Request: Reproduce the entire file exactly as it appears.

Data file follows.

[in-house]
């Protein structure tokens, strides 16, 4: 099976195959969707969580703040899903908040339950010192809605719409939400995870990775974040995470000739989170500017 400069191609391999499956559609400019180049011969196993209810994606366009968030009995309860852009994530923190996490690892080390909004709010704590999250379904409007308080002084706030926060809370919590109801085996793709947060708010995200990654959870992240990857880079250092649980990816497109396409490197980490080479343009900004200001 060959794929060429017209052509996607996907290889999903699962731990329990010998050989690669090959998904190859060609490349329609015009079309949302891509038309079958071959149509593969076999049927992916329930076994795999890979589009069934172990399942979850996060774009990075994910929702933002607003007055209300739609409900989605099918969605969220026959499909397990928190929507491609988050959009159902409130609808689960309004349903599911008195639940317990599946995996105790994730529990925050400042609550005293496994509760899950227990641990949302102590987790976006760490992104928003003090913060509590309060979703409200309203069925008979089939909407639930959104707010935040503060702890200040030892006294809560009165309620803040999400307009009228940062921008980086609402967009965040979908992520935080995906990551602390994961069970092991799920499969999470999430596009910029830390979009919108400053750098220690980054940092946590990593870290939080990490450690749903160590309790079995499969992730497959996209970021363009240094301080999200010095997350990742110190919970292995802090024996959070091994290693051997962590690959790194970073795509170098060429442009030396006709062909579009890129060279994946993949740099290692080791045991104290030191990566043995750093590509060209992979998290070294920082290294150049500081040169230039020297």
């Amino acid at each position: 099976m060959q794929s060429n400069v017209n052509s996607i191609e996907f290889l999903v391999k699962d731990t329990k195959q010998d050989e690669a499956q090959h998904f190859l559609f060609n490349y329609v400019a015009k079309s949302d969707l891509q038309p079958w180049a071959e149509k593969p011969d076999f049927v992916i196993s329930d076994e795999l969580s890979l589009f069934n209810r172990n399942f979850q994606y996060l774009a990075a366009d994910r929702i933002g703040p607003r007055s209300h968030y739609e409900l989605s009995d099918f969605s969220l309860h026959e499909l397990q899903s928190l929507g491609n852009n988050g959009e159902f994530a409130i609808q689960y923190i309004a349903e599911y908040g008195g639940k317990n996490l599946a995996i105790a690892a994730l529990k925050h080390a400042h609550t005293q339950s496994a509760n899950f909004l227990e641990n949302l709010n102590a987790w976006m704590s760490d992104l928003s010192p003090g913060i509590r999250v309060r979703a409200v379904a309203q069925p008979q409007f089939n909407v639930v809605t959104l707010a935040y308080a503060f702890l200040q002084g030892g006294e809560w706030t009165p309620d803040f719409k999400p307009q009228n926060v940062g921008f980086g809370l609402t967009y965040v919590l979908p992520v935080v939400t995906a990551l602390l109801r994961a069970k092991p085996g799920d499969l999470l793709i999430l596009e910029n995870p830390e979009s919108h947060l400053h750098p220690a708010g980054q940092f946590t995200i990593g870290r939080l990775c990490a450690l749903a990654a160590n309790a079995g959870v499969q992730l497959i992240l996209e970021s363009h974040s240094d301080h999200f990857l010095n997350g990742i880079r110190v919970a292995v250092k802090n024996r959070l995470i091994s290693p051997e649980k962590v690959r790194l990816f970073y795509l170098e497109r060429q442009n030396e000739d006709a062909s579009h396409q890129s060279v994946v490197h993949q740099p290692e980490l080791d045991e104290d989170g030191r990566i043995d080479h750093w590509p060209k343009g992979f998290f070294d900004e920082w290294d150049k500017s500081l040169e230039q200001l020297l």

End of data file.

[in-house]
């Protein structure tokens, strides 16, 4: 099976195959969707969580703040899903908040339950010192809605719409939400995870990775974040995470000739989170500017 400069191609391999499956559609400019180049011969196993209810994606366009968030009995309860852009994530923190996490690892080390909004709010704590999250379904409007308080002084706030926060809370919590109801085996793709947060708010995200990654959870992240990857880079250092649980990816497109396409490197980490080479343009900004200001 060959794929060429017209052509996607996907290889999903699962731990329990010998050989690669090959998904190859060609490349329609015009079309949302891509038309079958071959149509593969076999049927992916329930076994795999890979589009069934172990399942979850996060774009990075994910929702933002607003007055209300739609409900989605099918969605969220026959499909397990928190929507491609988050959009159902409130609808689960309004349903599911008195639940317990599946995996105790994730529990925050400042609550005293496994509760899950227990641990949302102590987790976006760490992104928003003090913060509590309060979703409200309203069925008979089939909407639930959104707010935040503060702890200040030892006294809560009165309620803040999400307009009228940062921008980086609402967009965040979908992520935080995906990551602390994961069970092991799920499969999470999430596009910029830390979009919108400053750098220690980054940092946590990593870290939080990490450690749903160590309790079995499969992730497959996209970021363009240094301080999200010095997350990742110190919970292995802090024996959070091994290693051997962590690959790194970073795509170098060429442009030396006709062909579009890129060279994946993949740099290692080791045991104290030191990566043995750093590509060209992979998290070294920082290294150049500081040169230039020297």
């Amino acid at each position: 099976m060959q794929s060429n400069v017209n052509s996607i191609e996907f290889l999903v391999k699962d731990t329990k195959q010998d050989e690669a499956q090959h998904f190859l559609f060609n490349y329609v400019a015009k079309s949302d969707l891509q038309p079958w180049a071959e149509k593969p011969d076999f049927v992916i196993s329930d076994e795999l969580s890979l589009f069934n209810r172990n399942f979850q994606y996060l774009a990075a366009d994910r929702i933002g703040p607003r007055s209300h968030y739609e409900l989605s009995d099918f969605s969220l309860h026959e499909l397990q899903s928190l929507g491609n852009n988050g959009e159902f994530a409130i609808q689960y923190i309004a349903e599911y908040g008195g639940k317990n996490l599946a995996i105790a690892a994730l529990k925050h080390a400042h609550t005293q339950s496994a509760n899950f909004l227990e641990n949302l709010n102590a987790w976006m704590s760490d992104l928003s010192p003090g913060i509590r999250v309060r979703a409200v379904a309203q069925p008979q409007f089939n909407v639930v809605t959104l707010a935040y308080a503060f702890l200040q002084g030892g006294e809560w706030t009165p309620d803040f719409k999400p307009q009228n926060v940062g921008f980086g809370l609402t967009y965040v919590l979908p992520v935080v939400t995906a990551l602390l109801r994961a069970k092991p085996g799920d499969l999470l793709i999430l596009e910029n995870p830390e979009s919108h947060l400053h750098p220690a708010g980054q940092f946590t995200i990593g870290r939080l990775c990490a450690l749903a990654a160590n309790a079995g959870v499969q992730l497959i992240l996209e970021s363009h974040s240094d301080h999200f990857l010095n997350g990742i880079r110190v919970a292995v250092k802090n024996r959070l995470i091994s290693p051997e649980k962590v690959r790194l990816f970073y795509l170098e497109r060429q442009n030396e000739d006709a062909s579009h396409q890129s060279v994946v490197h993949q740099p290692e980490l080791d045991e104290d989170g030191r990566i043995d080479h750093w590509p060209k343009g992979f998290f070294d900004e920082w290294d150049k500017s500081l040169e230039q200001l020297l």